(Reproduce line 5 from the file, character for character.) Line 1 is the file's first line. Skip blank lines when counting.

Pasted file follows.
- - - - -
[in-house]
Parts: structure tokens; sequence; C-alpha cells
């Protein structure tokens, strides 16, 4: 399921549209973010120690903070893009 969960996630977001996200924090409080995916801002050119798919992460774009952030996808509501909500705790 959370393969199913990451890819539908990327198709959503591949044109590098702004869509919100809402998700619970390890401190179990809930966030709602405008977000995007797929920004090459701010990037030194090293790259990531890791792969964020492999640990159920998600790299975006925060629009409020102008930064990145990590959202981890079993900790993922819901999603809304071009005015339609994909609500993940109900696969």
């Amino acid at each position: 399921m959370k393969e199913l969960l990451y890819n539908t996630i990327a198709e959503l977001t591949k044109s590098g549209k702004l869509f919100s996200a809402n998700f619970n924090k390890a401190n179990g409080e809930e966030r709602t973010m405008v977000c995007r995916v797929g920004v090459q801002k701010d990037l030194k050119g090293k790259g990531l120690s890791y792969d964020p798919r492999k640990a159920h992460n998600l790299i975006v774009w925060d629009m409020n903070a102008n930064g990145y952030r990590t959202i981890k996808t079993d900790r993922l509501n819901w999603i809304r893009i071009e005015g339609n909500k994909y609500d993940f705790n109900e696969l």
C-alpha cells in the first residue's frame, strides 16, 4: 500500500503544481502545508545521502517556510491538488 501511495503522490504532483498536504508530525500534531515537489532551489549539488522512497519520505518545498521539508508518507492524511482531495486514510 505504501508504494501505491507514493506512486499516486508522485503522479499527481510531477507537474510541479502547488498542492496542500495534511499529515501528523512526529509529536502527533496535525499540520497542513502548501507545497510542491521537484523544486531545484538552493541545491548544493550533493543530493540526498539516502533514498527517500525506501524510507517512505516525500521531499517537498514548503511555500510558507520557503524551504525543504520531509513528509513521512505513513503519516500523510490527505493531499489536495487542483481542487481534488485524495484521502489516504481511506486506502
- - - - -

C-alpha cells in the first residue's frame, strides 16, 4: 500500500503544481502545508545521502517556510491538488 501511495503522490504532483498536504508530525500534531515537489532551489549539488522512497519520505518545498521539508508518507492524511482531495486514510 505504501508504494501505491507514493506512486499516486508522485503522479499527481510531477507537474510541479502547488498542492496542500495534511499529515501528523512526529509529536502527533496535525499540520497542513502548501507545497510542491521537484523544486531545484538552493541545491548544493550533493543530493540526498539516502533514498527517500525506501524510507517512505516525500521531499517537498514548503511555500510558507520557503524551504525543504520531509513528509513521512505513513503519516500523510490527505493531499489536495487542483481542487481534488485524495484521502489516504481511506486506502